Tuesday, 12 February 2013

Et portæ inferi non prævalebunt adversus eam

Pope Benedict XVI has truly been our Pope.

We looked in from outside for years, but then his were the arms outstretched to welcome us into the embrace of our Holy Mother Church. His was the brilliant iniative that cut through the plethora of mealy-mouthed verbiage and foggy thinking that has characterized so much ecumenical activity in recent decades. His was the vision that found a way to make us see what was right and to allow us to bring so much of what has been good about Anglicanism with us. His was the reign in which we were at last united, by the Power of the Divine Will, into One Fold and under One Shepherd.

How better to remember him than with the footage of his arrival and departure from Mass at Westminster Cathedral. That day, as recounted before on these pages, was crucial in the process of our becoming Catholics.

Amidst the splendour of Westminster Cathedral, behind a procession of cardinals, archbishops, bishops, priests, deacons, and seminarians, and to the accompaniment of James Macmillan’s splendid Tu es Petrus, there arrived the humble figure of a shy, smiling old man: full of love for the Almighty, and full of love for all of God’s creation, even this very Kingdom.

After the Mass, and after he had met with crowds of youngsters at the West Door, Pope Benedict processed out to Bruckner’s Ecce Sacerdos Magnus. Again, amidst the brilliance of the eight-part polyphonic singing and the sounding brass, there was that same gentle figure : who can fail to be moved by the smiles at the word Deo, as the soaring tenors sound out amidst the fortissimo chord, just as the procession reached the Shrine of St David.

Even if we feel sorrow at his departure from the Chair of St Peter, we give thanks to Almighty God for all that this Servant of the Servants of God has achieved, not only for us, among the least deserving of God’s children, but for all the Church and for all mankind.

We ask God’s blessing upon Pope Benedict, and in gratitude, faith and trust, call to mind these words of Our Lord.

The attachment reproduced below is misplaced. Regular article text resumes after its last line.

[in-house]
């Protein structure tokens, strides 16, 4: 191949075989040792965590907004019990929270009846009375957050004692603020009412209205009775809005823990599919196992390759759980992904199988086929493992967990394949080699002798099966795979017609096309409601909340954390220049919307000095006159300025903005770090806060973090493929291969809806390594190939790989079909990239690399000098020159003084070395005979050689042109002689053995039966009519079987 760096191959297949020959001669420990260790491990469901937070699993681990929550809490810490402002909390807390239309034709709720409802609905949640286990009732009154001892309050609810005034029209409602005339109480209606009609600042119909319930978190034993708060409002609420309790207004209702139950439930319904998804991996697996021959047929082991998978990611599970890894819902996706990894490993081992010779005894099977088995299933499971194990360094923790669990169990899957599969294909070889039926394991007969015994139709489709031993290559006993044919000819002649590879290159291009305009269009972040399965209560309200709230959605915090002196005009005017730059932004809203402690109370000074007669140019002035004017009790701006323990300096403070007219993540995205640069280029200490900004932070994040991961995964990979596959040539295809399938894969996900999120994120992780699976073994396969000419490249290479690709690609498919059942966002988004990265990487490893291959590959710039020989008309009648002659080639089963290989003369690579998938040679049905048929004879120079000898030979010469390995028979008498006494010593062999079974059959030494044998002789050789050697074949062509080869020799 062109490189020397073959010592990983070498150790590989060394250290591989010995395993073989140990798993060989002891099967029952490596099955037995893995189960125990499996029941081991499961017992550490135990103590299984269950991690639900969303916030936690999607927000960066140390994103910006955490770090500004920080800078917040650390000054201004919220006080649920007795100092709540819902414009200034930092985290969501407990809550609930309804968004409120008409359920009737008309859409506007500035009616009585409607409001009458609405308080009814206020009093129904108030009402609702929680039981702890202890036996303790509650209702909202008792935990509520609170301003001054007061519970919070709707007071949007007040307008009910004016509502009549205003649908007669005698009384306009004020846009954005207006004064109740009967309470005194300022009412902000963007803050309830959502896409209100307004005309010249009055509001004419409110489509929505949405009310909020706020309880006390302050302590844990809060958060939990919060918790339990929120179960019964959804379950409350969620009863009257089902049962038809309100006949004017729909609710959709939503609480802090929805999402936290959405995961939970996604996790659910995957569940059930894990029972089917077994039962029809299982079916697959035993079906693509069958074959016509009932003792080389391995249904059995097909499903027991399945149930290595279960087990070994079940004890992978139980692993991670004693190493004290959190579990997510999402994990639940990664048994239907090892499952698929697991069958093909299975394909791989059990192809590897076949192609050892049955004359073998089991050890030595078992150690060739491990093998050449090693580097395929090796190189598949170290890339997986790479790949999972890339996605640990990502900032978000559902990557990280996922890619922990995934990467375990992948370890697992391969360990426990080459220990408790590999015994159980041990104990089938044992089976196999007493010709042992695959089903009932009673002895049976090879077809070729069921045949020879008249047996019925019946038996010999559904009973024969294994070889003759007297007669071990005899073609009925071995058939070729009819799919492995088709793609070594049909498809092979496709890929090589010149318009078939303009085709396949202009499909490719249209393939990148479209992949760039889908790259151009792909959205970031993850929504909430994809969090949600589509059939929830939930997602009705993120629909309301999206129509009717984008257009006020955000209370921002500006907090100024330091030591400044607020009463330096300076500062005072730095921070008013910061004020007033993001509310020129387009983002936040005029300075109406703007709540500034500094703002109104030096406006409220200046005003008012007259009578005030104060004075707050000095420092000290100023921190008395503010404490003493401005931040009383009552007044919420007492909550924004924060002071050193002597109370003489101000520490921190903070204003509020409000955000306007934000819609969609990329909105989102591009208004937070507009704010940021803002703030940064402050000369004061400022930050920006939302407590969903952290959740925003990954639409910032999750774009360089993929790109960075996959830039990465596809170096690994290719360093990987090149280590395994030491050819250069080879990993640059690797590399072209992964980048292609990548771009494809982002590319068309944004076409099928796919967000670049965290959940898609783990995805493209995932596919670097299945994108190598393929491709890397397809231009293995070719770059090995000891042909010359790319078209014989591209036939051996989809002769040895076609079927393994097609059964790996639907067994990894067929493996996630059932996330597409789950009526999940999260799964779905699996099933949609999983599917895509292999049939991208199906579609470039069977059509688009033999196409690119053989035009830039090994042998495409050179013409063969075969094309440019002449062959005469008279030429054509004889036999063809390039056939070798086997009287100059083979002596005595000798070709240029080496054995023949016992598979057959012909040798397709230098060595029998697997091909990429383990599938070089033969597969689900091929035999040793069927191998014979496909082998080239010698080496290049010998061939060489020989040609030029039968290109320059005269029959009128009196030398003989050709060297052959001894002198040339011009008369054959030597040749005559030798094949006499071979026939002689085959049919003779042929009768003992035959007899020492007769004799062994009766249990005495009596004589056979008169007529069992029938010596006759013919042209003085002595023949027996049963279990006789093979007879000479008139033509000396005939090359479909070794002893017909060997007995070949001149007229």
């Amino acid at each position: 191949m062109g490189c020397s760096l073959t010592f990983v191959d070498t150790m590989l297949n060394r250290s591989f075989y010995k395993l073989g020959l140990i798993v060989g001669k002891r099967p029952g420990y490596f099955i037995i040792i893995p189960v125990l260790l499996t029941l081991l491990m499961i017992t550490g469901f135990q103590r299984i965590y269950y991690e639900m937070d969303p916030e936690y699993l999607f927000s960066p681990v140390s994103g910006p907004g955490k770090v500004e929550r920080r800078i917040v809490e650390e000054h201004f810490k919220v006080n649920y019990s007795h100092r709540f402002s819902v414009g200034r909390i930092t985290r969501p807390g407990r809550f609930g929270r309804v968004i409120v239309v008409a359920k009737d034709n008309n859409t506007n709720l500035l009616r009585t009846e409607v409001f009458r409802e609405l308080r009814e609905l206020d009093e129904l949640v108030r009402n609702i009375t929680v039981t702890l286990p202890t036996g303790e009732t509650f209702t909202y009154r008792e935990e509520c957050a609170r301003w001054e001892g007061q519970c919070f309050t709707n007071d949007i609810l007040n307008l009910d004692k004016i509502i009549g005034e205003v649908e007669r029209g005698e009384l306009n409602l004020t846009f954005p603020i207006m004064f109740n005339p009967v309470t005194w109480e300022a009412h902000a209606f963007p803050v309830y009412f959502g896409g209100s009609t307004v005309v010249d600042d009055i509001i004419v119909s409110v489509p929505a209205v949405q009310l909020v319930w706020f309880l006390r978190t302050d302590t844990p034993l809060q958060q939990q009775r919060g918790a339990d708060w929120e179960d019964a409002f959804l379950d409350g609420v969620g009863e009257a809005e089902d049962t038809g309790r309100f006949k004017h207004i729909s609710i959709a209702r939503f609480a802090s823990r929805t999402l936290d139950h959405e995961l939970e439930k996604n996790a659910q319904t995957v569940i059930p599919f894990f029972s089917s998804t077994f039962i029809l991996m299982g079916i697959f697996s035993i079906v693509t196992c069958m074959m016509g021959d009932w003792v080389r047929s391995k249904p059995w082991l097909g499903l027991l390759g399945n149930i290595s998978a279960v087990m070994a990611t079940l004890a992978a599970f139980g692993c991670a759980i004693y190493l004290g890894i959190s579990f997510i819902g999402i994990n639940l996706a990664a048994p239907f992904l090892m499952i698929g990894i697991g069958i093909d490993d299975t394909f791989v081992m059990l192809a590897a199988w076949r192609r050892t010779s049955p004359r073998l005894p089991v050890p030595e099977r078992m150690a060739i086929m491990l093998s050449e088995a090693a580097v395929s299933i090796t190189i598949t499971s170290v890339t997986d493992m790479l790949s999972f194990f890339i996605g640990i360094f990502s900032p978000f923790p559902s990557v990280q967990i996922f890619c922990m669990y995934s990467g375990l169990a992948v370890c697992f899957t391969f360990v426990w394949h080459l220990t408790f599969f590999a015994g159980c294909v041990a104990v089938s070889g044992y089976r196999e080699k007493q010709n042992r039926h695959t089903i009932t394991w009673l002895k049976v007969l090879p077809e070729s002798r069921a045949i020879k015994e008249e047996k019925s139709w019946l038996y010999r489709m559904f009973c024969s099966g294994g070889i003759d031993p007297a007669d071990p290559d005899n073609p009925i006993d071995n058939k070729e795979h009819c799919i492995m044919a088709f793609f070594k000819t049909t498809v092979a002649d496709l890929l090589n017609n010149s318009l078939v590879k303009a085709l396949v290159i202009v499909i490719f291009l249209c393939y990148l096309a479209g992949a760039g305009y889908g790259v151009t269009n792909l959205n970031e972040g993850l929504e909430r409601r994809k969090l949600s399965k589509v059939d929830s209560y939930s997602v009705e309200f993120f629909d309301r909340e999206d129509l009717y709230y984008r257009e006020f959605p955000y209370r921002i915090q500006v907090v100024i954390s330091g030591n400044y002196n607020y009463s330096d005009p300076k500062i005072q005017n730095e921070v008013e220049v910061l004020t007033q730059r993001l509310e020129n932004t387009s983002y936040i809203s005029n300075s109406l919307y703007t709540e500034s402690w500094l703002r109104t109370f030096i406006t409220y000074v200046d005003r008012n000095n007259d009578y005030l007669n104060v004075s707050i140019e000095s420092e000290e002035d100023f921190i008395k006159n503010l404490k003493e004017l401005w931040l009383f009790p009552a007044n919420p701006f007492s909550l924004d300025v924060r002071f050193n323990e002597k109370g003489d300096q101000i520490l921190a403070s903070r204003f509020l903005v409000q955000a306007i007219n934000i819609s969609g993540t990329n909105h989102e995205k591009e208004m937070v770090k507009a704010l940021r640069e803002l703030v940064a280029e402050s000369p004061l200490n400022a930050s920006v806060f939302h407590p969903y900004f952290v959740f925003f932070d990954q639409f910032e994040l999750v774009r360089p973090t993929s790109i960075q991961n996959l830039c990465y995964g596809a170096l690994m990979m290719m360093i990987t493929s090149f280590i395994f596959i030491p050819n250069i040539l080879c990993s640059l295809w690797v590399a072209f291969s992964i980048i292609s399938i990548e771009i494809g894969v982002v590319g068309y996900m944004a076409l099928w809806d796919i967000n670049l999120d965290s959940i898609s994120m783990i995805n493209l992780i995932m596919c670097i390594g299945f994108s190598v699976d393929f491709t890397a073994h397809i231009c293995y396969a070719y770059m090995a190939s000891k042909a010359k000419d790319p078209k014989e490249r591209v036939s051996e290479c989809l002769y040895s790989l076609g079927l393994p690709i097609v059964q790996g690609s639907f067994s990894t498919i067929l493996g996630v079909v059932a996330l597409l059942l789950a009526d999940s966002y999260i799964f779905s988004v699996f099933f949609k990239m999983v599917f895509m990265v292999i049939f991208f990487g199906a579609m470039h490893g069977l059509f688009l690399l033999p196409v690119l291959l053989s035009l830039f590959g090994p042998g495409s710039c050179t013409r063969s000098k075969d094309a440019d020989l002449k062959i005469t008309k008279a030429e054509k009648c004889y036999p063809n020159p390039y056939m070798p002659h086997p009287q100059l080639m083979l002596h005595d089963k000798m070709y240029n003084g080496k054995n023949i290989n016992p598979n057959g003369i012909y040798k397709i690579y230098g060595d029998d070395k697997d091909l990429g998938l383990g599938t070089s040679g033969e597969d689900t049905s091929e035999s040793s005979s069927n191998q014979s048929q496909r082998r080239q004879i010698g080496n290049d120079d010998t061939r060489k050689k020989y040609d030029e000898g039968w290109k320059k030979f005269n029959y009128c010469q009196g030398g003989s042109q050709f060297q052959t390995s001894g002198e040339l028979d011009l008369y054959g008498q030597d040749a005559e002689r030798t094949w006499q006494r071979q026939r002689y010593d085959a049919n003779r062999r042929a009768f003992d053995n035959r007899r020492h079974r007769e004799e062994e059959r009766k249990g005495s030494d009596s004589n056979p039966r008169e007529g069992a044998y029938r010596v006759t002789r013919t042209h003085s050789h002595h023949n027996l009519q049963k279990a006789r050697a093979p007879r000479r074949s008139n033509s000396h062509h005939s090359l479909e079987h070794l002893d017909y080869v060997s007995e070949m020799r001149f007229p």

Thou art Peter, and upon this rock I will build my church; and the gates of hell will not prevail against it.

A letter that we have come across from an FSSP priest in France sums up well the feelings of the Marylebone Ordinariate Group, and provides sound words for this extraordinary time.

Dear faithful, it falls upon us to live the upcoming days with hope. What if we trusted the Holy Spirit? True, it will be necessary that we wait, for some weeks, to view it in all its tones: as in 2005, we will hear the assembly of "experts" explain to us one more time that the Church must change, that the faith must change, that morals must change. Some will expect the election of a "modern" pope, "living according to his time", wearing a white suit and dark glasses and proposing the marriage of priests, opening the priesthood to women, favoring the remarriage of divorcees, and blessing the sacrosanct condom. We will hear, as usual, on television sets, before excited and obliging journalists, the priest who is outside the system, the defrocked one who wants to go back into service, the parishioner who is allergic to all things that recall the Church of the past, and, why not, some trendy exegetes or theologians who explain to us that everyone has been mistaken for two thousand years.

What matters, my dear friends, is to think that, after some inevitable disturbances, the Church will have a new leader, and that he will have the graces that are needed to accomplish his mission, just as his predecessor did.

He will know, as those who were before him on the chair of Peter, that nobody cares about an adulterated truth, and that the "evolutions" desired by some will fill neither our churches, nor our seminaries.

May the Lent that will begin this week move us to offer our prayers and our sacrifices for our Church, so that her future head will impart to us the love of truth and will guide us to heaven!

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